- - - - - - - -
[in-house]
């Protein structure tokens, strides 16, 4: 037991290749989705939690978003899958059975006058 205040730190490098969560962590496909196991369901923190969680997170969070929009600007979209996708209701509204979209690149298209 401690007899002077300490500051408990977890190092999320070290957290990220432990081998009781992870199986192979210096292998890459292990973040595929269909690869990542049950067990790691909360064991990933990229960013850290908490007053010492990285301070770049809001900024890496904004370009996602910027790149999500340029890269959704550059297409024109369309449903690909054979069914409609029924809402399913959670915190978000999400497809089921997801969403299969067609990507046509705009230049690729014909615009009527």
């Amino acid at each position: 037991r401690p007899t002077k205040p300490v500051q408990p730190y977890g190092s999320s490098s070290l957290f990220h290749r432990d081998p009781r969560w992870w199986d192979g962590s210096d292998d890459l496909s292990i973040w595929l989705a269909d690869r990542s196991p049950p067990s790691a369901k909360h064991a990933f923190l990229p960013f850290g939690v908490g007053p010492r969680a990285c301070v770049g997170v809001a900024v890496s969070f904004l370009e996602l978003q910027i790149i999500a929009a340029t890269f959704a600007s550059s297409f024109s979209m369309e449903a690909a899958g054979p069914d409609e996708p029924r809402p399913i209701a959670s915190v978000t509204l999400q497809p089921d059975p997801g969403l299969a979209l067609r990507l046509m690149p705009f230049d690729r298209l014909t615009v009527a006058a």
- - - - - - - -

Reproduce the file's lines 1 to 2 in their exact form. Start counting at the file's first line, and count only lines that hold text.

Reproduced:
[in-house]
């Protein structure tokens, strides 16, 4: 037991290749989705939690978003899958059975006058 205040730190490098969560962590496909196991369901923190969680997170969070929009600007979209996708209701509204979209690149298209 401690007899002077300490500051408990977890190092999320070290957290990220432990081998009781992870199986192979210096292998890459292990973040595929269909690869990542049950067990790691909360064991990933990229960013850290908490007053010492990285301070770049809001900024890496904004370009996602910027790149999500340029890269959704550059297409024109369309449903690909054979069914409609029924809402399913959670915190978000999400497809089921997801969403299969067609990507046509705009230049690729014909615009009527």